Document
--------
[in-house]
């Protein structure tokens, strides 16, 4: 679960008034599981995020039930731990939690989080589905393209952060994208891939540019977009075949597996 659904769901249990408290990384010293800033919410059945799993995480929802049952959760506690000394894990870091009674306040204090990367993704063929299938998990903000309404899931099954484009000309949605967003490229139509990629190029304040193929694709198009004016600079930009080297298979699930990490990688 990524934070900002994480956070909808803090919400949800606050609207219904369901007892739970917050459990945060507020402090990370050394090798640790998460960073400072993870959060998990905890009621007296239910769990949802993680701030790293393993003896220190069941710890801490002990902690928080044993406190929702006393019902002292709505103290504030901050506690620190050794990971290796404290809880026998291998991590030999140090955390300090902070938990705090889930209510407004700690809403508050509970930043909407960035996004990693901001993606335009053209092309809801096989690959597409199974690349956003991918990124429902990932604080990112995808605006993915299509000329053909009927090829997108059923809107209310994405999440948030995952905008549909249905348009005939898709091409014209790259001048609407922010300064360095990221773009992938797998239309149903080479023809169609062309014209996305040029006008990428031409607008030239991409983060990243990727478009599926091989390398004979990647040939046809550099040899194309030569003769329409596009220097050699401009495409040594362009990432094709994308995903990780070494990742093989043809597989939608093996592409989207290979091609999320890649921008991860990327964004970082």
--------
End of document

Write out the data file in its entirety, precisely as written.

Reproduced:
[in-house]
């Protein structure tokens, strides 16, 4: 679960008034599981995020039930731990939690989080589905393209952060994208891939540019977009075949597996 659904769901249990408290990384010293800033919410059945799993995480929802049952959760506690000394894990870091009674306040204090990367993704063929299938998990903000309404899931099954484009000309949605967003490229139509990629190029304040193929694709198009004016600079930009080297298979699930990490990688 990524934070900002994480956070909808803090919400949800606050609207219904369901007892739970917050459990945060507020402090990370050394090798640790998460960073400072993870959060998990905890009621007296239910769990949802993680701030790293393993003896220190069941710890801490002990902690928080044993406190929702006393019902002292709505103290504030901050506690620190050794990971290796404290809880026998291998991590030999140090955390300090902070938990705090889930209510407004700690809403508050509970930043909407960035996004990693901001993606335009053209092309809801096989690959597409199974690349956003991918990124429902990932604080990112995808605006993915299509000329053909009927090829997108059923809107209310994405999440948030995952905008549909249905348009005939898709091409014209790259001048609407922010300064360095990221773009992938797998239309149903080479023809169609062309014209996305040029006008990428031409607008030239991409983060990243990727478009599926091989390398004979990647040939046809550099040899194309030569003769329409596009220097050699401009495409040594362009990432094709994308995903990780070494990742093989043809597989939608093996592409989207290979091609999320890649921008991860990327964004970082």